Vietnam Transformed: The Art of Richard J. Olsen
November 9, 2019 - February 16, 2020
Born in Milwaukee, Wisconsin, in 1935, Richard J. Olsen began his journey in art in his youth. He attended the University of Wisconsin, where he earned a bachelor of science degree in 1958 and a master of fine arts degree (with a concentration in painting and printmaking) in 1966.
He was a child during World War II and a teenager during the Korean War. At Wisconsin he signed up for ROTC, the Reserve Officers’ Training Corps, and he graduated, a commissioned officer, at the beginning of America’s involvement in the Vietnam War. He became a helicopter pilot, serving tours of duty over the next few years in Vietnam. He returned to school on the completion of his service obligation to get his graduate degree.
In 1969 he joined the faculty of what has become the Lamar Dodd School of Art at the University of Georgia, Athens, as an instructor. Over the years, he rose through the ranks, first as an assistant professor (1973–1978) and associate professor (1978–1994), before being named a full professor. He held the General Sandy Beaver Teaching Professorship from 1998 until his retirement in 2001, when he was named professor of art emeritus.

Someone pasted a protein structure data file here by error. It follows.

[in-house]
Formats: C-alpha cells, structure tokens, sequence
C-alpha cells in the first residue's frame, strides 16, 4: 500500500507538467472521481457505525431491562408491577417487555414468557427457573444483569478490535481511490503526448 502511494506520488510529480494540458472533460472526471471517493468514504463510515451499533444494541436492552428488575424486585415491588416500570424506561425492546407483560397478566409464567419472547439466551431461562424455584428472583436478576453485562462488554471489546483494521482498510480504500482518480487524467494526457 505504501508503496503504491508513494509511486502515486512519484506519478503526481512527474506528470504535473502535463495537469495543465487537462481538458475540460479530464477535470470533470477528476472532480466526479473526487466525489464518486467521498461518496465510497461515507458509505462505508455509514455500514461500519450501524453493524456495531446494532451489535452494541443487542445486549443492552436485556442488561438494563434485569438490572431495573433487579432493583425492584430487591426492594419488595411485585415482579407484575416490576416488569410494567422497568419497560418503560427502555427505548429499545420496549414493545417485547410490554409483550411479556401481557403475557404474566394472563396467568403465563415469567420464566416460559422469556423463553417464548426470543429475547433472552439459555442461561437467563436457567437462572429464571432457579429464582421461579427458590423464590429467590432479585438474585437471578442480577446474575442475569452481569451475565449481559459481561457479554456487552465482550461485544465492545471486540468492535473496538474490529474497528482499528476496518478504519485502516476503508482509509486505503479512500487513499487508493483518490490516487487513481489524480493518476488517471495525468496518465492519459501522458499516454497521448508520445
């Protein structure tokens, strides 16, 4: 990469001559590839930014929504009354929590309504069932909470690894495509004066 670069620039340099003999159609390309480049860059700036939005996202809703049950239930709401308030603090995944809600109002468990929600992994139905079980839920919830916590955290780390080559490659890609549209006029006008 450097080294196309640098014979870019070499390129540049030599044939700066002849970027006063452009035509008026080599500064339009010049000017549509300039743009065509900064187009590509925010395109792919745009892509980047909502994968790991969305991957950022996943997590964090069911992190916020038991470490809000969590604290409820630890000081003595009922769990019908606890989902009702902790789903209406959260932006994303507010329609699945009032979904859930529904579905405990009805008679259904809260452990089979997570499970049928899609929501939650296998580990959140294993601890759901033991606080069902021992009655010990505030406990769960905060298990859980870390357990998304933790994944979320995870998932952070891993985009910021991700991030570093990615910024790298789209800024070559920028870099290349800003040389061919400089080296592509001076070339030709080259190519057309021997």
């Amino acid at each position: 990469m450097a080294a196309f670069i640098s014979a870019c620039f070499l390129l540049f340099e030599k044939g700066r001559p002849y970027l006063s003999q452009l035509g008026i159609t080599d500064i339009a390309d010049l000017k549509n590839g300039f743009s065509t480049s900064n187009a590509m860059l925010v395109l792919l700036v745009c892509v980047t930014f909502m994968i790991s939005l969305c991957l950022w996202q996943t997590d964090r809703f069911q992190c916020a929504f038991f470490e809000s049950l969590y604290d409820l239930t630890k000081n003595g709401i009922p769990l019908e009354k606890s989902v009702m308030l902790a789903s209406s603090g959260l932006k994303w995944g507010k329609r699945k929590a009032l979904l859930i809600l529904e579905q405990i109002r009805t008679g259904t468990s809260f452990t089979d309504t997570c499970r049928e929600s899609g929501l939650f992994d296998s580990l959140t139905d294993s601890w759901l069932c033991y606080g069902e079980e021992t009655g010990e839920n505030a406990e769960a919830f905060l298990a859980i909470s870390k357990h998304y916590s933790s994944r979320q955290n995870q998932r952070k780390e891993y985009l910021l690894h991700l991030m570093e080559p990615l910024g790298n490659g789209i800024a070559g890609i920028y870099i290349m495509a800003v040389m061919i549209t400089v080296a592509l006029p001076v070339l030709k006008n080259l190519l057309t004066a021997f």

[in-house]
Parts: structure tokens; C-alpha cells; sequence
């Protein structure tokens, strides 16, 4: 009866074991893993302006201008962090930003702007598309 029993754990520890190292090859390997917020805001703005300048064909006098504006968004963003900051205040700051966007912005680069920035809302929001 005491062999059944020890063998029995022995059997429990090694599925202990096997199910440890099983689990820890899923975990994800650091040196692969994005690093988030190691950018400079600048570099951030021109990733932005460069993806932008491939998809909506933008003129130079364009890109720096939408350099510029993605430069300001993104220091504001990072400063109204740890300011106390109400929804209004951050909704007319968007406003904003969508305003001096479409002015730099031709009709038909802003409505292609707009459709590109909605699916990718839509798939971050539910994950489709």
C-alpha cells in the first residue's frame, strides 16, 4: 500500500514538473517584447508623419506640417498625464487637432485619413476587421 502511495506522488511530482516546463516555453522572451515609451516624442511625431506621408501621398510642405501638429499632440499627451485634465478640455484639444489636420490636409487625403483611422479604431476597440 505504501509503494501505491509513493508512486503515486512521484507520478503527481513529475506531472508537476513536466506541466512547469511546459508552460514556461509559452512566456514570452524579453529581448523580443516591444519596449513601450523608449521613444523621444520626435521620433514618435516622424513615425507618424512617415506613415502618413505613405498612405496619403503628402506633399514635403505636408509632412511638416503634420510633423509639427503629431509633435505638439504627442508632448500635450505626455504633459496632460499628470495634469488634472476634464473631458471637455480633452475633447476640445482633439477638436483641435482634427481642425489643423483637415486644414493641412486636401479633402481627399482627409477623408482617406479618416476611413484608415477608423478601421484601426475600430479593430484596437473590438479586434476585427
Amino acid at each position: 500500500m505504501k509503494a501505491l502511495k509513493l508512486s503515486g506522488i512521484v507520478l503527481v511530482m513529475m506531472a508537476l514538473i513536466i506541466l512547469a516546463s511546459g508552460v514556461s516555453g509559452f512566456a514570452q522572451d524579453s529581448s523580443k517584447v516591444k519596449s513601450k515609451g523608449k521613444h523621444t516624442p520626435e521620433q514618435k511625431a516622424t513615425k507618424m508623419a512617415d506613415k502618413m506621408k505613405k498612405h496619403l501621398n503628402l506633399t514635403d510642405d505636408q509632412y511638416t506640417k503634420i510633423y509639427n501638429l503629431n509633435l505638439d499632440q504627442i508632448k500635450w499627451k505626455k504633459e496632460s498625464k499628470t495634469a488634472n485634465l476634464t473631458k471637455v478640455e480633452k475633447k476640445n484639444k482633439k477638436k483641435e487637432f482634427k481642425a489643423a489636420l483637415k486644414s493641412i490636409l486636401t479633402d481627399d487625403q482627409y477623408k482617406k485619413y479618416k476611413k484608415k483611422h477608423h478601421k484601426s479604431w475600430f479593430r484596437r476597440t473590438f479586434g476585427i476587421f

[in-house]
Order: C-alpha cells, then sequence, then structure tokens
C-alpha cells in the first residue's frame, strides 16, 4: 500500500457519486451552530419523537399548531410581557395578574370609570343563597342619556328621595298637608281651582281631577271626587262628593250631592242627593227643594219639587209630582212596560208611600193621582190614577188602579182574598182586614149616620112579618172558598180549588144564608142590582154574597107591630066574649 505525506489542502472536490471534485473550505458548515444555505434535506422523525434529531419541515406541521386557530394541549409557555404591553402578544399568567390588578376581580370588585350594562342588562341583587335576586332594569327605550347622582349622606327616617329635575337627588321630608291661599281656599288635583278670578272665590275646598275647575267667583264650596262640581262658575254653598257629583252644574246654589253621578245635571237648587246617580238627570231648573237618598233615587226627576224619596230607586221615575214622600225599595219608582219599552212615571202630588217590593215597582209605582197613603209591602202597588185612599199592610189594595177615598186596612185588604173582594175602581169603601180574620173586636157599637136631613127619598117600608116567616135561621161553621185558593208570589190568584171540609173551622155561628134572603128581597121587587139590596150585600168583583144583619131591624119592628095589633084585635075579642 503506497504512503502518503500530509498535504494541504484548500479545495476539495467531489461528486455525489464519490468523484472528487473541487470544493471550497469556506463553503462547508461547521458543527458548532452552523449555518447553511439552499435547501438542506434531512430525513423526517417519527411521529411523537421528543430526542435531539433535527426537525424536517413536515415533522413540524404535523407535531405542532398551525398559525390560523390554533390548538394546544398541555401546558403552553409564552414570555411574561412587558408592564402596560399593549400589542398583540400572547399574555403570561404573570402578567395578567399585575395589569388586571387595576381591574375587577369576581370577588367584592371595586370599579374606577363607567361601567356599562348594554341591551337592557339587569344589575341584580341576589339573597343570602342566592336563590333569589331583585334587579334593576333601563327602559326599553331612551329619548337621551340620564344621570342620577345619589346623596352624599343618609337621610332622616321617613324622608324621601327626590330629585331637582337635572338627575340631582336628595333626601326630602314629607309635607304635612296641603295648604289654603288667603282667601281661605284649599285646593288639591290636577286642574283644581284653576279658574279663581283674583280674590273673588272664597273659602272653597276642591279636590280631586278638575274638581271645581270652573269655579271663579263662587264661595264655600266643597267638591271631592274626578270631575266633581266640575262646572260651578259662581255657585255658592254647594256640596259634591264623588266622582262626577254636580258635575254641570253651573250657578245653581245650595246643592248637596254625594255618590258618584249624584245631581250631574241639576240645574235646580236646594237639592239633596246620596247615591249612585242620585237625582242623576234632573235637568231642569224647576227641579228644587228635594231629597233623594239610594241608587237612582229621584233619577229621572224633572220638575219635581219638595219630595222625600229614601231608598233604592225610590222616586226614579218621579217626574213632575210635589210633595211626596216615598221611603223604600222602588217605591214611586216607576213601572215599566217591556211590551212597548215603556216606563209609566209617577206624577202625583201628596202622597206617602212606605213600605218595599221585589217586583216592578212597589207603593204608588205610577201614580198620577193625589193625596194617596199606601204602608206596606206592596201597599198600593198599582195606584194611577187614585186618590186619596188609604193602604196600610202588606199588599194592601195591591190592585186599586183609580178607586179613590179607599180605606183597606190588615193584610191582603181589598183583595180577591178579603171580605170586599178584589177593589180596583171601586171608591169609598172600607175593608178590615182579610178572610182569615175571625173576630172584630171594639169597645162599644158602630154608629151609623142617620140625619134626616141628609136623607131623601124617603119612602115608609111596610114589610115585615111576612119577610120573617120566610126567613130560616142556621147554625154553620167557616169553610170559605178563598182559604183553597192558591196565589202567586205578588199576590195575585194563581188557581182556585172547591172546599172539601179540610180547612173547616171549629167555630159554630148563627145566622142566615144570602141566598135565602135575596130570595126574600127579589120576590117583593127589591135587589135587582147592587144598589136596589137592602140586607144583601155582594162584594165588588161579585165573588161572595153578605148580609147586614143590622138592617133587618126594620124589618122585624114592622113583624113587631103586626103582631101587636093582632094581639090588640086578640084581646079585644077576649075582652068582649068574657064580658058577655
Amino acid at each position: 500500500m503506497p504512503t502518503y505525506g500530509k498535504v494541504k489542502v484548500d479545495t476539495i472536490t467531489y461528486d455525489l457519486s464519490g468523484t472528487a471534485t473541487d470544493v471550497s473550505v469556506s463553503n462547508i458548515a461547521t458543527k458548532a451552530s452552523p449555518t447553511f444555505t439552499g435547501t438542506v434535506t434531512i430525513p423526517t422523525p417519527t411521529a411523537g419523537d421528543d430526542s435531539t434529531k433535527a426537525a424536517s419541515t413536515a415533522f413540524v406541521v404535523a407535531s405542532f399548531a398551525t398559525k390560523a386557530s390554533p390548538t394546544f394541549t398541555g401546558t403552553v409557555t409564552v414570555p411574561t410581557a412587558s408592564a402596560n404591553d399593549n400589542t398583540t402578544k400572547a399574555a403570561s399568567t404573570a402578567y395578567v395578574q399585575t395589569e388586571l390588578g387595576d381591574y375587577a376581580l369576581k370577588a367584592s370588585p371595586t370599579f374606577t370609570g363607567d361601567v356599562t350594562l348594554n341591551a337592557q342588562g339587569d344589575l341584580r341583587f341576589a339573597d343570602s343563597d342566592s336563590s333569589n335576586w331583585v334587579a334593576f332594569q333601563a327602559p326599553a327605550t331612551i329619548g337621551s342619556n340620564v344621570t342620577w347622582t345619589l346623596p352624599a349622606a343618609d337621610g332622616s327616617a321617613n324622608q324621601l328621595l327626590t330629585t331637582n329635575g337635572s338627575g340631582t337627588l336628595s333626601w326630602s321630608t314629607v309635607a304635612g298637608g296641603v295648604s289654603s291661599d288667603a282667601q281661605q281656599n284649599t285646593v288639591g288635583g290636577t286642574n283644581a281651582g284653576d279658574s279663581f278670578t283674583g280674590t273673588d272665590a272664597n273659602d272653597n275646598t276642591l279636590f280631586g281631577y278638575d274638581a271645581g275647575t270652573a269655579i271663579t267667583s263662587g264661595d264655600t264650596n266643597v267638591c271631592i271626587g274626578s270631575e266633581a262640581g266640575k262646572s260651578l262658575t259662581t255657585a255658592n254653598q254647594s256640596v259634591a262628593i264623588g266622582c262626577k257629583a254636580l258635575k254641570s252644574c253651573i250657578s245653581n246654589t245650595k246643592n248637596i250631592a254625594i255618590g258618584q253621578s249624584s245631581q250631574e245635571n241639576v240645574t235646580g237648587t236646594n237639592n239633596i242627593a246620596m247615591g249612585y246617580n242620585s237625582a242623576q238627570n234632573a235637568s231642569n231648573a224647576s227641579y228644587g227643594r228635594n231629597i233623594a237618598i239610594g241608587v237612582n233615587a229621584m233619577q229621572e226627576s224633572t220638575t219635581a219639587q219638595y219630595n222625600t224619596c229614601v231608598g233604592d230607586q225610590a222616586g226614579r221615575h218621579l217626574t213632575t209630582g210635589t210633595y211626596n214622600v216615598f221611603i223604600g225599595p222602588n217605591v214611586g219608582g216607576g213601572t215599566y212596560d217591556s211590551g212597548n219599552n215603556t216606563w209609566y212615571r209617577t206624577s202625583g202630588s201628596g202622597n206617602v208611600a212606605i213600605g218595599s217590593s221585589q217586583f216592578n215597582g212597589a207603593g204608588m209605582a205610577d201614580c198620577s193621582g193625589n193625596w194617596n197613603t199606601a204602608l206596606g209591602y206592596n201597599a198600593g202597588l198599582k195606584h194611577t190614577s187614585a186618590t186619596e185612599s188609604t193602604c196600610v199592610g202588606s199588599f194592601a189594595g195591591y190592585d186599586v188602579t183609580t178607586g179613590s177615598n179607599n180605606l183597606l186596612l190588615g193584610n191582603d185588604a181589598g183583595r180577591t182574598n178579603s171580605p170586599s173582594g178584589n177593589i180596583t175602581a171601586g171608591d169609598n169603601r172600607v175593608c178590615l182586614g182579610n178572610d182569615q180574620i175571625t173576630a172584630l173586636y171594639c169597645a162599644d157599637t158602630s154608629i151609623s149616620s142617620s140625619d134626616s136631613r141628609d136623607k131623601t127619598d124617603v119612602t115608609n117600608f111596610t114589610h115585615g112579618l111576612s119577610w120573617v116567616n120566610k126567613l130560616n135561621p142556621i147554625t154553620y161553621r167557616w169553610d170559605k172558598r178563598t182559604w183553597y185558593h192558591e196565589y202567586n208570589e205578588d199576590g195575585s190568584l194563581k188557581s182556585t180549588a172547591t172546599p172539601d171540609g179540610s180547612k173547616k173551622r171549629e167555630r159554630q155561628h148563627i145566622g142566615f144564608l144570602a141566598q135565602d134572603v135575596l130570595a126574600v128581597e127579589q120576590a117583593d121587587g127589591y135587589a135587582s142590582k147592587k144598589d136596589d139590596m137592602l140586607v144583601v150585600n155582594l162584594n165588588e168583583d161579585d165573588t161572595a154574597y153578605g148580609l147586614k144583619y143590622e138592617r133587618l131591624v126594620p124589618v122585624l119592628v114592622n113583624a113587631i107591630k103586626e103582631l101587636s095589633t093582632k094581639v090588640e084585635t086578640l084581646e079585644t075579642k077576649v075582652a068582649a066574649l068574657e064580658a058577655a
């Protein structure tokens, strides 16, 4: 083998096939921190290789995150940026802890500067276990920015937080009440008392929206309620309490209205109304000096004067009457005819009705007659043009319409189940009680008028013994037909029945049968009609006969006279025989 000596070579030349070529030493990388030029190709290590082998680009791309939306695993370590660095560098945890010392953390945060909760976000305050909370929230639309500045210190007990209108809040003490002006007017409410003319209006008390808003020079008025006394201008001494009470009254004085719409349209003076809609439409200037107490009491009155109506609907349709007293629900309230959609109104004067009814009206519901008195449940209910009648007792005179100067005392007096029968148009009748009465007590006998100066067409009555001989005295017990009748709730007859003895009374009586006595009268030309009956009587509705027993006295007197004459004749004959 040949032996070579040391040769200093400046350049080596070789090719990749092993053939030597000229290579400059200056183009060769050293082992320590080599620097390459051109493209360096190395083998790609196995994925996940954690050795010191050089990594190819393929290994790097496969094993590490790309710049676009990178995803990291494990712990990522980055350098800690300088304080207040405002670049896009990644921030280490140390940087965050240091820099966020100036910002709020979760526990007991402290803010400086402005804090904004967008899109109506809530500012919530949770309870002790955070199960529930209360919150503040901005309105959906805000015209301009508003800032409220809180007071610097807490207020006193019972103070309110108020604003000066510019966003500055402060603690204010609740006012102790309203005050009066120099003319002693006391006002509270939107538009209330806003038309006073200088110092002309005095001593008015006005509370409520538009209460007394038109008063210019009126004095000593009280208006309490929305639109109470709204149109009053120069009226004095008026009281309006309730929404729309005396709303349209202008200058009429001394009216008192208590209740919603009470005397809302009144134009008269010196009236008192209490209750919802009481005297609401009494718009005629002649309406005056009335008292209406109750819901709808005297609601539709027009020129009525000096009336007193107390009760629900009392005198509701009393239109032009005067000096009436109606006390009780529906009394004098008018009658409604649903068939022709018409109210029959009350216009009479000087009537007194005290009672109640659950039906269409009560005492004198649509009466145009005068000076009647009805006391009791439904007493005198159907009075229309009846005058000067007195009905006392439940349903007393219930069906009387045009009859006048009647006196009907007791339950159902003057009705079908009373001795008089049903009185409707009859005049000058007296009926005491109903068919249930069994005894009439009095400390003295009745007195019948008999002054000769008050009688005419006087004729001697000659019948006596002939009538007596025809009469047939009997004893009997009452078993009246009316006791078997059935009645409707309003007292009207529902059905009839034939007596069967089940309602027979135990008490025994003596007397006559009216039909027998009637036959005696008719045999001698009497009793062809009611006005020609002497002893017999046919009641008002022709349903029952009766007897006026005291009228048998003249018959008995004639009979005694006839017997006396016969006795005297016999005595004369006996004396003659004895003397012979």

Since 1965 his work has been included by invitation in more than one hundred group exhibitions and has been the subject of numerous solo exhibitions. It is included in public, private, and corporate collections around the world. He is the recipient of many honors and awards.
The exhibition Vietnam Transformed, organized by guest curators Hathia and Andrew Hayes, is rich with allegory, symbolism, and allusion, and comes out of Olsen’s Wall Series. Begun in 1976 the series now includes more than two hundred paintings, conceived and executed on a monumental scale.
His work is as much concerned with process as product, and, as he has noted, “there is always the ‘trying to make a painting’ element in it.”